New York also felt tremors from the earthquake.

Buildings in New York City shook briefly and the FBI building was evacuated. Flights resumed at John F. Kennedy International Airport and Newark Airport, where control towers were previously evacuated. Evacuations were demanded as north as Canada.

Federal officials say two nuclear reactors were taken offline near quake site in Virginia; there was no damage reported. Indian Point, a power plant in New York, said on Twitter that there are no issues at the facility. 

To no one’s surprise, an “I Survived The East Coast Quake” Facebook page has already been created. ;)

Are you in area on the East Coast that was impacted by the earthquake?  If so – this is your “where were you when this happened?” moment.  Let us know what happened. :)

Meanwhile, Hurricane Irene edges towards the North Carolina and South Carolina coasts:

MIAMI, FL. — Irene has lost some of its punch and is now a Category 1 hurricane. But the storm remains likely to regain strength and become a major hurricane.

The National Hurricane Center said Tuesday afternoon that Irene had maximum sustained winds of 90 mph (145 kph) as it lashed the Turks and Caicos Islands. Updated projections had the storm moving farther east than before, but models still show Irene could make landfall in North Carolina over the weekend.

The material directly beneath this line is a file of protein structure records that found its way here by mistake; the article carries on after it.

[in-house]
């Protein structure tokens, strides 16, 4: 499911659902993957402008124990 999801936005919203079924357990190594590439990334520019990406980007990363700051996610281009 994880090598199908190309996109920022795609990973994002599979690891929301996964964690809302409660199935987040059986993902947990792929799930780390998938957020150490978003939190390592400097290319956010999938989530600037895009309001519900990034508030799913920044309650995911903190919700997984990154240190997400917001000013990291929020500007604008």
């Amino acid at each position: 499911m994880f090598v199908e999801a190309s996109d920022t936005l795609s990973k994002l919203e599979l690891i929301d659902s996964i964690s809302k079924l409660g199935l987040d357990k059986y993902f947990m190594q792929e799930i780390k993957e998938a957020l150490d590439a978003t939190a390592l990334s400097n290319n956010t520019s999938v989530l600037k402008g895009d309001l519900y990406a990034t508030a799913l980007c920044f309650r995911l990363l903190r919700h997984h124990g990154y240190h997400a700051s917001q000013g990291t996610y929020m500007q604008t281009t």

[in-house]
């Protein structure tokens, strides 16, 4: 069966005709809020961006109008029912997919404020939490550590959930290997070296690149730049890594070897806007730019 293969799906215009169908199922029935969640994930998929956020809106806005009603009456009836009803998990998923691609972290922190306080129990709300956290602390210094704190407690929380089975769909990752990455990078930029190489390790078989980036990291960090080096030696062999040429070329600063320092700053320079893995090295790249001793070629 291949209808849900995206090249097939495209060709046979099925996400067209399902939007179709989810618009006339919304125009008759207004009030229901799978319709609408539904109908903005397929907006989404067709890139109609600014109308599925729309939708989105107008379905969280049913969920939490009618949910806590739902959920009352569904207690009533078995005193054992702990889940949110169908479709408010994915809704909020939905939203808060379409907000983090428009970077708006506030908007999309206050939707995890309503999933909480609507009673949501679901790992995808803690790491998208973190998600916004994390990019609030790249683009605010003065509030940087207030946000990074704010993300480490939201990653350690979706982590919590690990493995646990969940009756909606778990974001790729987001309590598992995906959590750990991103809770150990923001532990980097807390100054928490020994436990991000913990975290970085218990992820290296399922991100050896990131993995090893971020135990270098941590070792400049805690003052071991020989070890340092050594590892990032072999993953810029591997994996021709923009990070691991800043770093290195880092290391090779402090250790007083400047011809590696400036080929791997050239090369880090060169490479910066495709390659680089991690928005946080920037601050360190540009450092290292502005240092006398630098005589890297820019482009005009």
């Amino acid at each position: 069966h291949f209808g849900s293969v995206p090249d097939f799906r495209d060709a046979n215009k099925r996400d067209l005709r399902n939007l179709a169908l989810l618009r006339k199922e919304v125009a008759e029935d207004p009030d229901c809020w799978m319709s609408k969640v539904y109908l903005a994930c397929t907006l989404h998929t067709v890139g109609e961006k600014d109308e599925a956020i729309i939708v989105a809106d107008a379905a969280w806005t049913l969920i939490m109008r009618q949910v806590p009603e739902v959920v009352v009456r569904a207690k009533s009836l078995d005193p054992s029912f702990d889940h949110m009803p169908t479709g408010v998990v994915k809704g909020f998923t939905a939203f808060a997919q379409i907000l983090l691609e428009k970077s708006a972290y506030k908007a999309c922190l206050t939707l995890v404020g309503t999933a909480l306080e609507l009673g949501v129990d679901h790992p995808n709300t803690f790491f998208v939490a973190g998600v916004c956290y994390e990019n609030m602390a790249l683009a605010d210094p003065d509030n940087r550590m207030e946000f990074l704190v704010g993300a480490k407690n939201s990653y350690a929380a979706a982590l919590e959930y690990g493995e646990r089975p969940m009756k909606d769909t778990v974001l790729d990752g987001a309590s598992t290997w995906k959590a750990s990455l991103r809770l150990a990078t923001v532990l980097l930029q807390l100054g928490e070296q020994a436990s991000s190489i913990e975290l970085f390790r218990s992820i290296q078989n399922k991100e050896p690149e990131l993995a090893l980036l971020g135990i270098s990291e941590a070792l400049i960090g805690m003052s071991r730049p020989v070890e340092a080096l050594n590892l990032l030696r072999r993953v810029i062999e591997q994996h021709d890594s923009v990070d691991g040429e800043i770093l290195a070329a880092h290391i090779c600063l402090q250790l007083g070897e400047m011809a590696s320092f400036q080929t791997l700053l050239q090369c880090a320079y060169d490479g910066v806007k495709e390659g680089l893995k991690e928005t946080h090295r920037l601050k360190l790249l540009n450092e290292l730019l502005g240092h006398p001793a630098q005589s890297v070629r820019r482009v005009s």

Irene’s center was 50 miles (80 kilometers) south-southwest of Grand Turk Island. It was moving west-northwest at 9 mph (15 kph).

Evacuations begin

Authorities on North Carolina’s Ocracoke Island have issued a mandatory evacuation order for visitors to leave starting at 5 a.m. Wednesday as Hurricane Irene approaches.

Officials said Tuesday that a mandatory evacuation order for all non-emergency personnel will go into effect Thursday morning for the barrier island, which is only accessible by boat.

Stay safe, my coastal friends …

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8 Responses to “Share your East Coast Quake story!”

Comments

  1. While I’m not on the East coast, I have an earthquake story.

    Today at work, some of the guys were talking about the quake in Colorado, when one of the women in the office overhead them and made a bad assumption.

    She jumped into the conversation and said, “Yeah, they evacuated the White House and the Pentagon because of it!”

    The guys looked at her and one of them said, “Why would they evacuate the White House because of an earthquake in Colorado?”